The tracking circuitry 46 inputs the vector of feature values from stage 54 and the values for the vessel parameters into a second trained model. In the present embodiment, the second trained model comprises a long short-term memory (LSTM). The second trained model is stored in data store 40. In other embodiments, the second trained model may be stored in any suitable memory, which may be local or remote. In other embodiments, the second trained model may be implemented in hardware, for example by using at least one ASIC or FPGA.

The second trained model processes the vector of feature values and the current values for the curvature, torsion, step size and radius. The second trained model outputs updated values for the curvature, torsion, step size and radius.

The tracking circuitry 46 uses the updated values for the curvature, torsion and step size to provide a position for the next point on the vessel. It is noted that an estimated position for this next point was previously provided at stage 52. The estimated position is superseded by the position determined at stage 56.

The centerline point position and basis using torsion, curvature and step size may be evolved by performing a Taylor expansion as described above with reference to FIG. 3. The centerline point position and basis using torsion, curvature and step size may be evolved assuming small deviations from constant values.

In the present embodiment, the second trained model comprises a long short-term memory (LSTM). In other embodiments, any suitable deep learning or machine learning model may be used, for example any suitable recurrent network. The recurrent network may be capable of determining how many past steps along the vessel to use to estimate each future step. In further embodiments, a model may be used that does not comprise a recurrent network. In such embodiments, a fixed number of steps may be used to predict a next step.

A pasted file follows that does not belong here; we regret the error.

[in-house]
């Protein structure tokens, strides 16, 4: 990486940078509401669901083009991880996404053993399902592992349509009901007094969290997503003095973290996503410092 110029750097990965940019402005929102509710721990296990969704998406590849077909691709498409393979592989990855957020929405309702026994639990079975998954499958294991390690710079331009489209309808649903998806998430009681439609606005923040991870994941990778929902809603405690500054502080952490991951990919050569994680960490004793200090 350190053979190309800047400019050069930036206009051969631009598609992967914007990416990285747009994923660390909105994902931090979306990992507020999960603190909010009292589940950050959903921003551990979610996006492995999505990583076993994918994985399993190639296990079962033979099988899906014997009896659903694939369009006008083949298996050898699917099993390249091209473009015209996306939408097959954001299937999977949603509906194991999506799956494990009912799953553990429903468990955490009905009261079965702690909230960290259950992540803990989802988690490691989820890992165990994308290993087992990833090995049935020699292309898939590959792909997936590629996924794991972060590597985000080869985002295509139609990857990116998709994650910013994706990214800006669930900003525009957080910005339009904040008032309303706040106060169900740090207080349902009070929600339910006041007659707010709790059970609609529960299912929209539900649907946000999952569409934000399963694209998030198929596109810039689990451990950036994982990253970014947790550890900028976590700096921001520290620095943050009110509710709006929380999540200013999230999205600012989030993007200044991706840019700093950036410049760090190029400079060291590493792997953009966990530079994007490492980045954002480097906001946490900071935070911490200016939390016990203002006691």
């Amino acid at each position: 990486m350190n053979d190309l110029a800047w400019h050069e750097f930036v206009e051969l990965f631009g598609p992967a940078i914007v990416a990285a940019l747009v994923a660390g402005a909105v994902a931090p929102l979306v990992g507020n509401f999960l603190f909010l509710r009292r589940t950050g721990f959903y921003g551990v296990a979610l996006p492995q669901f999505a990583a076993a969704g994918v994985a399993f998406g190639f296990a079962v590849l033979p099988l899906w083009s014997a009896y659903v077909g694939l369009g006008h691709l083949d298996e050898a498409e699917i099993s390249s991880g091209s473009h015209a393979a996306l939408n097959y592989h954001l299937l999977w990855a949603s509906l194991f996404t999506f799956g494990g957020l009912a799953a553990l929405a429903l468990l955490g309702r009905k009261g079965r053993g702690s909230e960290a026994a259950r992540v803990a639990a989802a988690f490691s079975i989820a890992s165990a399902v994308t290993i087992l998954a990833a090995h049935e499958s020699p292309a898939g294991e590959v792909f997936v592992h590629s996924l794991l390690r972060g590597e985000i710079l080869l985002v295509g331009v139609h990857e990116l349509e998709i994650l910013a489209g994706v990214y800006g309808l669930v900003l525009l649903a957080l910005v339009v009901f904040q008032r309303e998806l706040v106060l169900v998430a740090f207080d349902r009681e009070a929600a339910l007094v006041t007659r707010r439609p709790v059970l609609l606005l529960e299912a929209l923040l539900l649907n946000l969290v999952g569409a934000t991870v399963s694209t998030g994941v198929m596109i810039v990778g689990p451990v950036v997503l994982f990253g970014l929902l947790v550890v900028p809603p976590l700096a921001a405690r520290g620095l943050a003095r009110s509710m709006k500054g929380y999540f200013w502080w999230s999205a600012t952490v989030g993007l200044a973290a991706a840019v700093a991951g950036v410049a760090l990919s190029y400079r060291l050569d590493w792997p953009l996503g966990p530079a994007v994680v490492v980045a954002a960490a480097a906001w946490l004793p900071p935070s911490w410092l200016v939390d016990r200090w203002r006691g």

At stage 58, second trained model determines whether a branch point of the vessel has been reached. In the present embodiment, the second trained model performs a determination of whether the branch point has been reached concurrently with the determining of updated curvature, torsion, step size and radius values. The parameters that are regressed by the second trained model include a parameter indicating whether a branch point has been reached. In other embodiments, any suitable method may be used to determine whether a branch point has been reached.

If the answer at stage 58 is no, the tracking circuitry 46 proceeds to stage 60. If the answer is yes, the tracking circuitry 46 proceeds to stage 64.

We consider the case in which the answer to the branch point determination at stage 58 is no. The tracking circuitry 46 proceeds to stage 60.

At stage 60, the second trained model determines whether an end of the vessel has been reached. In the present embodiment, the second trained model performs a determination of whether an end of the vessel has been reached concurrently with the determining of curvature, torsion, step size and radius values. The parameters that are regressed by the second trained model include a parameter indicating whether an end of the vessel has been reached. In other embodiments, any suitable method may be used to determine whether an end of the vessel has been reached.

If the answer to stage 60 is yes, the tracking circuitry 46 proceeds to stage 62. If the answer is no, the tracking circuitry 46 starts another iteration of the position-determining procedure of stages 52 to 56.

The position-determining procedure may be repeated many times until an end of the vessel has been reached.

We consider a further iteration of the position-determining procedure. The further iteration described below may be any iteration along the length of the vessel that is not the initial iteration described above. The further iteration is described with reference to FIG. 5, which is a schematic illustration of an estimated next point xn+1 and sub-region Ω.

FIG. 5 shows a determined position 70 of a current point xn on the vessel 10. The The current point xn may be considered to be the nth point along the vessel 10. FIG. 4 also shows a determined position 68 of a preceding point xn−1 on the vessel 10. The positions 68, 70 of the current point xn and preceding point xn−1 have already been determined in previous iterations of the position-determining procedure.